Food poisoning is caused by foods and/or fluids contaminated with virus, bacteria, parasites, or chemicals.
Viruses are the most common cause of food poisoning in America. Annually, about 128,000 people are admitted to hospitals and about 3,000 die from all causes of food poisoning.
Undercooked poultry meat is the biggest culprit of food poisoning, along with fruits, vegetables, nuts and, seeds.
Symptoms may appear within 5 to 72 hours after infection. The most common symptoms will be nausea, vomiting, and diarrhea. This is sometimes accompanied by abdominal pain, fever, and/or cramps.
In cases of severe food poisoning, dehydration, blood in stools, and neurological symptoms such as blurry vision, weakness, and tingling sensations may be present.
Some people are at higher risk to contract food poisoning, including small children, pregnant women, the elderly, and people with existing medical conditions such as kidney disease, liver disease, diabetes, as well as those who are immunocompromised.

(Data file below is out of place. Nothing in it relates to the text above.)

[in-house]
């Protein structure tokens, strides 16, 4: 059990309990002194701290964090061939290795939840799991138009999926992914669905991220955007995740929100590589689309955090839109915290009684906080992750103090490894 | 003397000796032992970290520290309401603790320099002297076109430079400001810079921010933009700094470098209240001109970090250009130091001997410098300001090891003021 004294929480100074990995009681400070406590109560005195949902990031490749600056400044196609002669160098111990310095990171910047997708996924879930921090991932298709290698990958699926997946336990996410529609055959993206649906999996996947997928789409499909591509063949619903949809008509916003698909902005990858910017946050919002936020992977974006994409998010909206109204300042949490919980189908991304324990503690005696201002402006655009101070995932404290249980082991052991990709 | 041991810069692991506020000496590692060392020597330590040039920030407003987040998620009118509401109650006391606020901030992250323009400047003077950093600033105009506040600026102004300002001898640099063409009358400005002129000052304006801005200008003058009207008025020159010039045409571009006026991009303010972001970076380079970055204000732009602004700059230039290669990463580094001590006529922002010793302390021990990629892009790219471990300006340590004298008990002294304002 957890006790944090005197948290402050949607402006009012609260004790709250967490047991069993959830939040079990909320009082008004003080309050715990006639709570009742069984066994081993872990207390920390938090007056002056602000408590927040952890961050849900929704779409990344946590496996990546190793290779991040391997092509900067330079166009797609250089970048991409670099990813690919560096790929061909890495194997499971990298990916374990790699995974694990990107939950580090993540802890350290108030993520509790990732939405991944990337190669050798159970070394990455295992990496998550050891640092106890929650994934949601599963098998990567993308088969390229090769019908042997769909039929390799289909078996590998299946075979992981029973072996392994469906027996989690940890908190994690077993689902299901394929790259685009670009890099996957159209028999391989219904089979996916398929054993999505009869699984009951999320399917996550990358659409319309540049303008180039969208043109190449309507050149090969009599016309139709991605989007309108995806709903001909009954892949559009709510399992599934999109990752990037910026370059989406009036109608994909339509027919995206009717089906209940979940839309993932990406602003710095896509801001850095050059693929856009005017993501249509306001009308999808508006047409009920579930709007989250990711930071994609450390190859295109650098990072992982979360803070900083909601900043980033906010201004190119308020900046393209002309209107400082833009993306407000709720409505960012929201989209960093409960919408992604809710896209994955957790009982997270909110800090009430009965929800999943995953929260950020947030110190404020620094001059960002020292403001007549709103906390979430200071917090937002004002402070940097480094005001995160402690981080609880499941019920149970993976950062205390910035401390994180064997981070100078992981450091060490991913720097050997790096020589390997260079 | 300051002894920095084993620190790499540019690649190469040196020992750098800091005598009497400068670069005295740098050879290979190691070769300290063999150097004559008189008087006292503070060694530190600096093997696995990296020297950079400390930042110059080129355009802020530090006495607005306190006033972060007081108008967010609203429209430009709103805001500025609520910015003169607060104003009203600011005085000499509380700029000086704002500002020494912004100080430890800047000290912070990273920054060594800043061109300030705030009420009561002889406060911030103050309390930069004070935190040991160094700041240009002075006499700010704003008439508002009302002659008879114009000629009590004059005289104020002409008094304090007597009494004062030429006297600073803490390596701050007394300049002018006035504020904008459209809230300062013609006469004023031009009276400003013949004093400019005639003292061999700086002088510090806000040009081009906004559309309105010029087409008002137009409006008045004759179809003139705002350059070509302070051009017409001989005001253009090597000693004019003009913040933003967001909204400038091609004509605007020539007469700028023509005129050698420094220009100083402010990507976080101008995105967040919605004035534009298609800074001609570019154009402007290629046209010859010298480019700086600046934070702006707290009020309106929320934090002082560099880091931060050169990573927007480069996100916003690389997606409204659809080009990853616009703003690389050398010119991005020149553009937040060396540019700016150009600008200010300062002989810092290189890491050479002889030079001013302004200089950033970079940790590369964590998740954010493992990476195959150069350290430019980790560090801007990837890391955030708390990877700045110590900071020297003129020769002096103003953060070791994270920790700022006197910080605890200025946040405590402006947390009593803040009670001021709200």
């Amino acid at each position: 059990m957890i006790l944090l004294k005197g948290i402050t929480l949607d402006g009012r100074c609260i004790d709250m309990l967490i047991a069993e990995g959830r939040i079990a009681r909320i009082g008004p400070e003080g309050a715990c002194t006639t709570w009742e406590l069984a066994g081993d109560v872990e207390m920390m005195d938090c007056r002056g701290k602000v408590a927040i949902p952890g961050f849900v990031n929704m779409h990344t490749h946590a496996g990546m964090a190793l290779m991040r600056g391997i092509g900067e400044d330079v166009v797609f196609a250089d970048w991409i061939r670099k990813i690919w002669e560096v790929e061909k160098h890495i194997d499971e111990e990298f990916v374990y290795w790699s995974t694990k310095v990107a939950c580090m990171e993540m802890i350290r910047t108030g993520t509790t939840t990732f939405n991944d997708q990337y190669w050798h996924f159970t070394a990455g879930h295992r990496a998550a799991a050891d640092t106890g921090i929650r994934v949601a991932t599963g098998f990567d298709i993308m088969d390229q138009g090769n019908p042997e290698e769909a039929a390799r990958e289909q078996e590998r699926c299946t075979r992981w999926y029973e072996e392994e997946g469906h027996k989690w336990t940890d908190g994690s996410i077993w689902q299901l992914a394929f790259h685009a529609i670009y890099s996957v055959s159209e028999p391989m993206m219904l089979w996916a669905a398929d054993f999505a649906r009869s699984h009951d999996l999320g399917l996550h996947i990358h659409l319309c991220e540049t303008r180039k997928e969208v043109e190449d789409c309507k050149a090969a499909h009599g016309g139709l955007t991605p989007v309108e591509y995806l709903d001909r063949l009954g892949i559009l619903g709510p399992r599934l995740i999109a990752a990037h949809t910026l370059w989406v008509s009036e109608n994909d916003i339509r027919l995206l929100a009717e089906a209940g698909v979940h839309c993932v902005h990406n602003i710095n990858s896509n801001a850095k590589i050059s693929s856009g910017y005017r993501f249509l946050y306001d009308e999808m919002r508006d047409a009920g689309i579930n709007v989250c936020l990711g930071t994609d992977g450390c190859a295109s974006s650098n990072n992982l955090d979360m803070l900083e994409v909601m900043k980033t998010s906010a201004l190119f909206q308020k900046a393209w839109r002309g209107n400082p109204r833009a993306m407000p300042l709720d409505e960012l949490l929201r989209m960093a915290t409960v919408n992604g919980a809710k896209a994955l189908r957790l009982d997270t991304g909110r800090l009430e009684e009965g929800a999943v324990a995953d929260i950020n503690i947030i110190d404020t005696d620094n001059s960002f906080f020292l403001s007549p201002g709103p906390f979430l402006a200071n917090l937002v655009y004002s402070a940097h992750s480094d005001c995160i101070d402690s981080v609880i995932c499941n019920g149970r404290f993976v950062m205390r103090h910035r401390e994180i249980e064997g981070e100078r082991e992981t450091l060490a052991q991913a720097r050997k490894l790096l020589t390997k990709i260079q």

If you or anyone you know contract food poisoning, here are the first aid protocols you can follow:
Allow the body to recuperate and recover in its own time.
Start with small sips of clear fluids and gradually drink more. If nausea, vomiting, and diarrhea persist for more than 24 hours, drink an oral rehydration solution.
Manage Nausea and Vomiting
These are normal body responses to toxins, and when managed properly, they should go away on their own. Avoid eating solids, and oily or spicy foods until the vomiting stops. Once it subsides, eat light, bland foods such as soda crackers and take small, frequent sips of water.
See a doctor if symptoms of severe food poisoning are present. Seek emergency services if response levels diminish or when there is loss of consciousness.
Read the full article by Train Aid here for more information on how to manage food poisoning when it occurs.